Okay, I hear this question a lot.
A VST pretty much makes simple sounds and changes them with effects and modulation.We all know that. All VSTs do this in one way, shape, or form. However some have different interfaces and workflows to others.
However most VSTs can do the same things. At the same time, and due to their different interfaces, all these different VSTs can also make slightly different sounds that others can't.
For an example of the former, let's use two popular VSTs - Native Instruments'sMassive and FL Studio's built in tool3xOsc. Both are triple-oscillator synths with changeable waveforms.
Making, say, a very simple jungle reese bassline is accomplishable in both synths.Take two/three saws, detune two/one of them. Done.
We could go one step further and add a lowpass filter and EQ up the low end to help it sit in the bass register better. Massive can do this with built-in filters and a simple EQ. With 3xOsc, however, we may need to end up using external filters. There's no problem with that; personally I like using external effects in comparo to internal ones! But that's just me, and that's why I'd prefer to make a reese in 3xOsc than Massive.
Now for an example of the latter; both Massive and 3xOsc can all make simple sounds with three oscillators and simple on-board envelope control. But with the help of it's unique brand of inbuilt automation, one person could create and sequence a simple synthesised drum beat in the one VST, whereas the same thing would not be as possible in 3xOsc by default.
And how about the classic and infamous Modern Talking bass? 3xOsc could never really accomplish this, as it can't play the Modern Talking waveform (one could sample it, though, into 3xOsc's custom waveform feature. But why do it when you could just use Massive?).
However, both use wavetable synthesis, so are both comparable and can be used for similar things. In fact, I use a lot of 3xOsc and Operator in lieu of Massive and FM8 for my music!
But FM8 does FM synthesis, which makes comparing it to 3xOsc or Massive equal to comparing apples and plums.
So, all VSTs have their features that make them stand out from others, ergo making them better for some forms of music.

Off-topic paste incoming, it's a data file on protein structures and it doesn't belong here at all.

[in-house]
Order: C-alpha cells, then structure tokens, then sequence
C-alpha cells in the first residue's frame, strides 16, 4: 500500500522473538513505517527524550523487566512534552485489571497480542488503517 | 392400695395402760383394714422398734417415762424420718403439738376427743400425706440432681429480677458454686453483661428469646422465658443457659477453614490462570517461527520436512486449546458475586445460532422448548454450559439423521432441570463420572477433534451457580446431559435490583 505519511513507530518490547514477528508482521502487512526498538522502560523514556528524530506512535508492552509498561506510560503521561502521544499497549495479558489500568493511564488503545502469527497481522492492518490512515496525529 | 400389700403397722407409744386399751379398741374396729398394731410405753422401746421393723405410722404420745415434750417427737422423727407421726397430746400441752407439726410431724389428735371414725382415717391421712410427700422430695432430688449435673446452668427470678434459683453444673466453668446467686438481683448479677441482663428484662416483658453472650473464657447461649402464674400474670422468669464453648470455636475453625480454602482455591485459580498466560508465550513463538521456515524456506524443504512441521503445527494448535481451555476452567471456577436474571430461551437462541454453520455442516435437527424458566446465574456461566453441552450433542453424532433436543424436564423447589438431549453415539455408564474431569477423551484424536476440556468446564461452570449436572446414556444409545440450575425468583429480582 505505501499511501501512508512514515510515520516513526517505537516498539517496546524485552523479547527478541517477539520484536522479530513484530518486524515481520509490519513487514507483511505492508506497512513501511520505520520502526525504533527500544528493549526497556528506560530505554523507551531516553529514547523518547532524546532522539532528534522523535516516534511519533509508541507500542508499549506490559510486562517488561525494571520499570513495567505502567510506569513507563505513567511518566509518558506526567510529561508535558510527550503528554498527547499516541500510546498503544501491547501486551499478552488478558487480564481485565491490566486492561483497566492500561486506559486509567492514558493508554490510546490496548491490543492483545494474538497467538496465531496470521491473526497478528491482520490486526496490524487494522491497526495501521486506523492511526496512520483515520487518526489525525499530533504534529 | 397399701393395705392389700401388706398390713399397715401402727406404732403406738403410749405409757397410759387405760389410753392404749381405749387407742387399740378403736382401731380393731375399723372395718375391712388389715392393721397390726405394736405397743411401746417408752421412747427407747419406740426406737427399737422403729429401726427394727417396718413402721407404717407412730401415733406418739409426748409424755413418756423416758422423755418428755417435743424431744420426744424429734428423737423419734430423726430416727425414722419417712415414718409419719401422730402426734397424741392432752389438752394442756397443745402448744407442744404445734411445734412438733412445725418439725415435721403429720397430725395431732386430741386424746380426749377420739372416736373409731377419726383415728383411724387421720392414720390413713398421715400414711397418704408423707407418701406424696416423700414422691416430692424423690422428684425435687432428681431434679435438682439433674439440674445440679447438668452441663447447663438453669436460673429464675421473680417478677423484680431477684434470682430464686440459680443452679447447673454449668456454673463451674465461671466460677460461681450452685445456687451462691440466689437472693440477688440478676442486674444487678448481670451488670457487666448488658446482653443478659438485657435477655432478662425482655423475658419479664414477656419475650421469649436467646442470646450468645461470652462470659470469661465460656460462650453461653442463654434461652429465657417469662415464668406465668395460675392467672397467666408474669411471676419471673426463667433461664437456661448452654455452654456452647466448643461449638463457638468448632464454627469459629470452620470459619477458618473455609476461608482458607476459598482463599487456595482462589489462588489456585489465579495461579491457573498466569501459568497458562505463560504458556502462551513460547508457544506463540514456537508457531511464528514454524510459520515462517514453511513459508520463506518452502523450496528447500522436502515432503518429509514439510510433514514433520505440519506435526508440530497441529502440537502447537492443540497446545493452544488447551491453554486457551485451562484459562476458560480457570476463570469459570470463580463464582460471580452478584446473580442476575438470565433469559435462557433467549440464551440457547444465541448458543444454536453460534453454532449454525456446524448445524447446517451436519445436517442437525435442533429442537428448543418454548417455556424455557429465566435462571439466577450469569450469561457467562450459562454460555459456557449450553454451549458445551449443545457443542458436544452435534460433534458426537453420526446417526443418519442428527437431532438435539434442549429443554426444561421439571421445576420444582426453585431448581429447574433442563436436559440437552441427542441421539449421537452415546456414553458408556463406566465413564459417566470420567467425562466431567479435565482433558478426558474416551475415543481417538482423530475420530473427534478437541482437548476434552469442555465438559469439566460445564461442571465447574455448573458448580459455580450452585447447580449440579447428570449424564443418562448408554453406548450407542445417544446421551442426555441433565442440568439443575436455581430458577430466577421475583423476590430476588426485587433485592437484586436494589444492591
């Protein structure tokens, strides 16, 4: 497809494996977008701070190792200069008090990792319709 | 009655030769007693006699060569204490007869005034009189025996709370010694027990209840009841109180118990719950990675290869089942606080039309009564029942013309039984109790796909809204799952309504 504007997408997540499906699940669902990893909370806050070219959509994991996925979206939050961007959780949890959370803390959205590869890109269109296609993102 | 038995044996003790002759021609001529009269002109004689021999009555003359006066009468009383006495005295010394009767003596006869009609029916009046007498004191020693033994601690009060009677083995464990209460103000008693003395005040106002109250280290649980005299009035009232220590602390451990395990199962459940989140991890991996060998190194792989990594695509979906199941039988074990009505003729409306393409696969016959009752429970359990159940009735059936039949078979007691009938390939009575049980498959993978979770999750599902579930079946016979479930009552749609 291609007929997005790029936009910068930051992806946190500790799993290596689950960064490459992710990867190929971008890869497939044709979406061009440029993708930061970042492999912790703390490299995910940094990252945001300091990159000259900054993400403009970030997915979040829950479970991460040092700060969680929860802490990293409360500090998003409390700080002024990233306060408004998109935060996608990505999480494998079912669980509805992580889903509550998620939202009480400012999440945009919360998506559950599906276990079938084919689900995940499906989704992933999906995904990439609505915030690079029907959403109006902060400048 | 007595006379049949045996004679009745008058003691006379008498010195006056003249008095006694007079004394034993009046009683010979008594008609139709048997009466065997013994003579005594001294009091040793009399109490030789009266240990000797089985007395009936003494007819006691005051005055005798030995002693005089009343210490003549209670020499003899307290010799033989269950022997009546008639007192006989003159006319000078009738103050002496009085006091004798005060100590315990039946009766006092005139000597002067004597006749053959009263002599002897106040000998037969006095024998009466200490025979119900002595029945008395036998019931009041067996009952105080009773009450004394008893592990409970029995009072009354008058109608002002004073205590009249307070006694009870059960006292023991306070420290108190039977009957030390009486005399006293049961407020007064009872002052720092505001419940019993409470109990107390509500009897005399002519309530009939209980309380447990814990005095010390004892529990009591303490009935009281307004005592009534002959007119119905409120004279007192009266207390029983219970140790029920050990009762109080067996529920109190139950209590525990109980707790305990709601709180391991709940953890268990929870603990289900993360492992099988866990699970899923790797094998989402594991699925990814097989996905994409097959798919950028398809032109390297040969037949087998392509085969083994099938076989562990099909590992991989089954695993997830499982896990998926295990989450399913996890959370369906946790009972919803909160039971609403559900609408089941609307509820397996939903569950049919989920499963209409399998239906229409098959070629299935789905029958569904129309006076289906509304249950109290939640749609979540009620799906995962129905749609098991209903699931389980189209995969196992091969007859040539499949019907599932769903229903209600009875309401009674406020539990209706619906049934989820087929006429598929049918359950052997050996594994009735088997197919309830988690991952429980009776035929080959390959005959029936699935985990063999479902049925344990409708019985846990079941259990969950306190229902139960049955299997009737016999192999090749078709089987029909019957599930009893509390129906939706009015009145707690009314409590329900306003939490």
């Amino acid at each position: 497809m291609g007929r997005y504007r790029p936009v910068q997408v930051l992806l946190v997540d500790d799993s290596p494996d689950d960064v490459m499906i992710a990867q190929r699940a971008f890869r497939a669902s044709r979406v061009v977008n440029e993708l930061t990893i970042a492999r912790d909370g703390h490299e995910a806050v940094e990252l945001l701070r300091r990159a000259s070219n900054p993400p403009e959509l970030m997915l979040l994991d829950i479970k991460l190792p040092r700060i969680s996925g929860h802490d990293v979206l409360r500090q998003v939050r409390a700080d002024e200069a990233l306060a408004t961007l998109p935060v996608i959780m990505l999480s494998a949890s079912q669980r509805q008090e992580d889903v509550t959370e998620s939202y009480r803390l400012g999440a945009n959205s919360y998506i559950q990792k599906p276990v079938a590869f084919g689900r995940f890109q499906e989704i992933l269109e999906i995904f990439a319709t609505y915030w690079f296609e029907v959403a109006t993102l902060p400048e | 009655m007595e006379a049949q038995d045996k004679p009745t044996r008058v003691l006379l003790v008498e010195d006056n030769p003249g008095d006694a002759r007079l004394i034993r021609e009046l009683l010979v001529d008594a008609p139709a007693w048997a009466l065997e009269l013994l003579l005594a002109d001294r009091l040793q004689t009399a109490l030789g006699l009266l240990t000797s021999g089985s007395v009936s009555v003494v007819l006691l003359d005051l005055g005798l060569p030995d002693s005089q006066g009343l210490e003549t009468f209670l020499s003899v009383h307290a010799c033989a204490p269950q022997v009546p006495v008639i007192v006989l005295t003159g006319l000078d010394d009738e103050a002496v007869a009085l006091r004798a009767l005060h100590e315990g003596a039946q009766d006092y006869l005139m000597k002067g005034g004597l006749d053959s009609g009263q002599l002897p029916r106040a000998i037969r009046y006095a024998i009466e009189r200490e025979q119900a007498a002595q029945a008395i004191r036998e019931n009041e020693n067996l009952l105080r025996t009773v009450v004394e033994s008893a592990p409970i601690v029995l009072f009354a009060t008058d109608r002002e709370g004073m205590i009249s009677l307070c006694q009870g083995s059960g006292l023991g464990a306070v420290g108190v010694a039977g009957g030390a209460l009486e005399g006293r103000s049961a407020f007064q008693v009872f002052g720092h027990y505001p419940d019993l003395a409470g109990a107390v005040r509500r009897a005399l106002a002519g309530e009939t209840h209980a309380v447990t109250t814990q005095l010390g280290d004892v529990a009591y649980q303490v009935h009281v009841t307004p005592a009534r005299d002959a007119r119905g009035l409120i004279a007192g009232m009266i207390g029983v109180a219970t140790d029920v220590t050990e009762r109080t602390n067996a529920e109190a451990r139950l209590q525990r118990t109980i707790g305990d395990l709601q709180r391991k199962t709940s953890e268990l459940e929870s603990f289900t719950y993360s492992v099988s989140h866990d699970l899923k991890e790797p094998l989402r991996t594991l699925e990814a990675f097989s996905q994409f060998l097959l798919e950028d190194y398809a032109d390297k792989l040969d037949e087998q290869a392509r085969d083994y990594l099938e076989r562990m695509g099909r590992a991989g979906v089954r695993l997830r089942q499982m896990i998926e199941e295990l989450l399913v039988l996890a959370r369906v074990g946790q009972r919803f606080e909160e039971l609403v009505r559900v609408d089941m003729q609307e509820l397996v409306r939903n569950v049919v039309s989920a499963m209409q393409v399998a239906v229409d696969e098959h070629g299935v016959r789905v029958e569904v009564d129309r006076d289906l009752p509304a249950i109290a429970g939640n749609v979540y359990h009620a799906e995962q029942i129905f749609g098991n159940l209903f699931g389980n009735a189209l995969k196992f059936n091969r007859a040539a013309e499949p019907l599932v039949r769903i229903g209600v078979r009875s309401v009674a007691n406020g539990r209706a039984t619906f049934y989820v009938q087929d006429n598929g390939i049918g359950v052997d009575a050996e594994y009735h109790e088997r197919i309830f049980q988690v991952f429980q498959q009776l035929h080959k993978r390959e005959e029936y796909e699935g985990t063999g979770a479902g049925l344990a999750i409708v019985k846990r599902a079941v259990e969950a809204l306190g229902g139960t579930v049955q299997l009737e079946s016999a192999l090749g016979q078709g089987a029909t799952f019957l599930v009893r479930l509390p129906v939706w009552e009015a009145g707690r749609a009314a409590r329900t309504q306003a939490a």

Now that we know this, let's define what a "dubstep bass" actually is:
- Usually sitting in the low-mid-range,
- Often has some form of constant and synchronised modulation on one of the parameters - a filter, pwm, the volume, etc.,
- Gritty and distorted,
- Can be repetitive,
- Sometimes has a "vocal"/"vowel" sound in the instrument.
With these criteria we can start to see which synthesisers and what synth methods are suiting dubstep.
FM Synthesisis always good for getting a vocal sound (the classic "bitcrusher"/"yoi-yoi" sound, usually). It uses a lot of modulation-based work for making sounds - tweaking a certain knob can uncover a whole new sound, often. However it usually has a clinically clean sound associated with it, and usually the internal distortion is too clean and soft (this can often be fixed with external distortion effects, like Ohmicide or Fast Dist, however).
Plugins like Native Instruments's FM8 and Ableton's Operator use FM synthesis to create sounds.
Wavetable synthesis relies on using pre-defined waveforms, and therefore some people can tell what synth was used to make a sound (a la Modern Talking and Polysaw synths in Massive - easy to pick out). However most WT synths make up for this by encompassing a lot of on-board effects and filters.
Plugins like Massive, 3xOsc, chipsounds and Dirty Harry use wavetable synthesis to make sounds.
There are other synthesis methods like subtractive, additive, and AM synthesis, which all have their perks and caveats. Look them up for more info.
That said, a lot of the synth work actually lies outside of the synth itself, and in the external effects. So make sure you invest a lot of time into external automation, filters and effects as well as the initial design of the synth!
Personally, I use Operator (FM, built into Ableton),3xOsc (WT, built into FL Studio), Thor (a lot of synth methods, built into Reason) and Vanguard (unsure, VST plugin), with a lot of external effects - usually the ones built into Reason, FL and Ableton. I will say this: a few of my favourite third party plugins areOhmicide for distortion, the CMT Bitcrusher for a lot of effects, and this random zip-file full of various guitar distortion pedal emulations (which really affect the sound a lot).
Really, there's no one "best" dubstep synth. But I hope this info here helps you pick out a good synth to use!